19 January 2009

Travel Tips for Pet Owners

Traveling with Your Pet

You are planning a fantastic trip, and can picture your companion riding shotgun and enjoying the experience with you. If were that easy, everyone would take their companions with them. If you are riding the rails, touring on a bus or sailing the seas, your pets will be seeing the services of a good boarding facility or getting to know the pet sitter. Trains, buses and ships usually do not allow animals to travel with you. (Assistance Dogs are usually the exception.) If your trip involves a car or an airplane, your animals can come, but you should consider all the options. Many animals that travel can't handle the stress and can be exposed to dangerous situations that you have no control over. Always consider what is best for your pet before embarking on a tour.

Your Pet is Coming Along
Before striking out, get your pet in for a check-up at the veterinarian. Bring all your vaccination and health papers and your pet's identification tags. Also bring a temporary tag listing the information at your travel destinations. Bring a crate/kennel/carrier, leash or harness, Flexi-leash, food, water, dishes, toys, beds and grooming supplies. Also bring a current photo and written description of your pet in case they get lost.

Pack your Pet's Usual Food
You should always pack enough of your pet's regular food to last the duration of the trip, plus an extra two days. If you feed a brand that is not widely available, bring a little more along to cover delays in your trip. Keeping your companion on its regular diet helps your pet remain calm and prevents upset stomach.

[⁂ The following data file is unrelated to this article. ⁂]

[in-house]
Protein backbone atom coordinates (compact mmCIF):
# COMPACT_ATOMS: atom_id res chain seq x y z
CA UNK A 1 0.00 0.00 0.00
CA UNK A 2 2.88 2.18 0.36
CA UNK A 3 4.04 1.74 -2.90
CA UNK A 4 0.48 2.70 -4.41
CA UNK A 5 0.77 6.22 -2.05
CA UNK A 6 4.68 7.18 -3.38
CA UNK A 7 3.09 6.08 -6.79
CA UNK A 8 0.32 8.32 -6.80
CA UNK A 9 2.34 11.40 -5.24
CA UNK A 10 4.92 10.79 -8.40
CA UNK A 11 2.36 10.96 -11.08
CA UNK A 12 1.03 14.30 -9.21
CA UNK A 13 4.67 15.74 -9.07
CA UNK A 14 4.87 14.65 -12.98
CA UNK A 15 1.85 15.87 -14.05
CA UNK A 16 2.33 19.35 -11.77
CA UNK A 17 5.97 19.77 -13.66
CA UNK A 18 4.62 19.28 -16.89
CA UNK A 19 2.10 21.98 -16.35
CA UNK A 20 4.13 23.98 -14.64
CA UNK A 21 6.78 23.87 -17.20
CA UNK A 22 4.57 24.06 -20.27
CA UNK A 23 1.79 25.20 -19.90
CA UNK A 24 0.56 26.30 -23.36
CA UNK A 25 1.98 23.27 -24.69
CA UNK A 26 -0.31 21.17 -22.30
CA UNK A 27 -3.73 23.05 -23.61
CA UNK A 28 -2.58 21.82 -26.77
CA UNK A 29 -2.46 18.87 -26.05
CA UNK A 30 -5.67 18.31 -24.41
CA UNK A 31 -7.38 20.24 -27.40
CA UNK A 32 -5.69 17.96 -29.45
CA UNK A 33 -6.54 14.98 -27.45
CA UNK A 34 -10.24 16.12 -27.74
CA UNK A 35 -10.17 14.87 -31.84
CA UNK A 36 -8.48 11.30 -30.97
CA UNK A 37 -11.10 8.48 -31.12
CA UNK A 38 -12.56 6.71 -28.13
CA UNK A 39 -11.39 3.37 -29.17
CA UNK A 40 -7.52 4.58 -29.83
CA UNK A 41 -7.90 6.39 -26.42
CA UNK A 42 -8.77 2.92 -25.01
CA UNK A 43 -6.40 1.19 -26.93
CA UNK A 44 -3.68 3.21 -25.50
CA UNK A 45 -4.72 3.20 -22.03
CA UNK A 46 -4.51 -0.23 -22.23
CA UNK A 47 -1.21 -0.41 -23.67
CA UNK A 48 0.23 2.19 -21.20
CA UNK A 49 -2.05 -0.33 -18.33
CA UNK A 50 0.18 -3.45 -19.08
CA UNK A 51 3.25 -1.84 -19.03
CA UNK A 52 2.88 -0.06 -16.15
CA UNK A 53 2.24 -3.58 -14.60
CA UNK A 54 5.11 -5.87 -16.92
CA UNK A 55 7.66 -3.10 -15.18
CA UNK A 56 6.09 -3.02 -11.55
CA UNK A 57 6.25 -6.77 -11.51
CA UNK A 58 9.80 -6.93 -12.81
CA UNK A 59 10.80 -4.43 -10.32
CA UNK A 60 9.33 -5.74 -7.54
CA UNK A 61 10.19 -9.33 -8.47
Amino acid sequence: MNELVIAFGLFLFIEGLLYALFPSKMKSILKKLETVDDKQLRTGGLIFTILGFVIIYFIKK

Bring your Pet's Favorite Items
Pack a few of your animal's favorite toys and a bed. Familiar items will help your pet be more comfortable during the trip.

Provide Plenty of Water
Traveling pets do not have free access to water like they do at home. Remember to bring some water from home or get some bottled water for the trip. Water keeps your pet hydrated and energized.

Litter Box
Cat owners should pack their pet's litter box and remember to point it out when arriving at the final destination.

Road Trip
Dogs are usually pretty good automobile travelers, cats are usually not as happy about road trips. Both can learn to travel safely and pleasantly as long as your prepare for the trip the right way. If your companion has never been in a car, take some short practice trips so they can acclimate. Before you head out, be sure your pet is secured in a crate with a lining in the bottom or in a harness style pet seat belt.

Flying the Friendly Skies
Thousands of pets fly every year without incident, but remember that your companion will be flying in the cargo hold where they can be exposed to extremes of temperature, long periods of confinement and rough handling. There are experts that advise against shipping your pets via air as cargo. The best approach is to only book direct flights and since the cargo space is not unlimited, be sure to book early for your pet and yourself to guarantee a spot for Spot.

Most airlines allow pets to be shipped within the continental United States, for a fee. Prior to booking your flight, check with the airline about their pet policies, especially during hot and cold months when airlines restrict the flights pets are allowed to travel on. If you are taking your pet outside the United States, check with the airlines, and the embassy and/or consulate for the location you are visiting so you know about restrictions and quarantines. Most major airlines require you to provide a health certificate showing that your animal has been examined by a veterinarian within 10 days of shipping. If your animal is old enough, proof of rabies vaccination is required too. Keep the health certificate with you when you travel. If you are shipping your pet and not traveling with it, make sure the forms are securely attached to the crate so they arrive with the pet. (You can place them in a tyvek envelope and tape it to the crate.)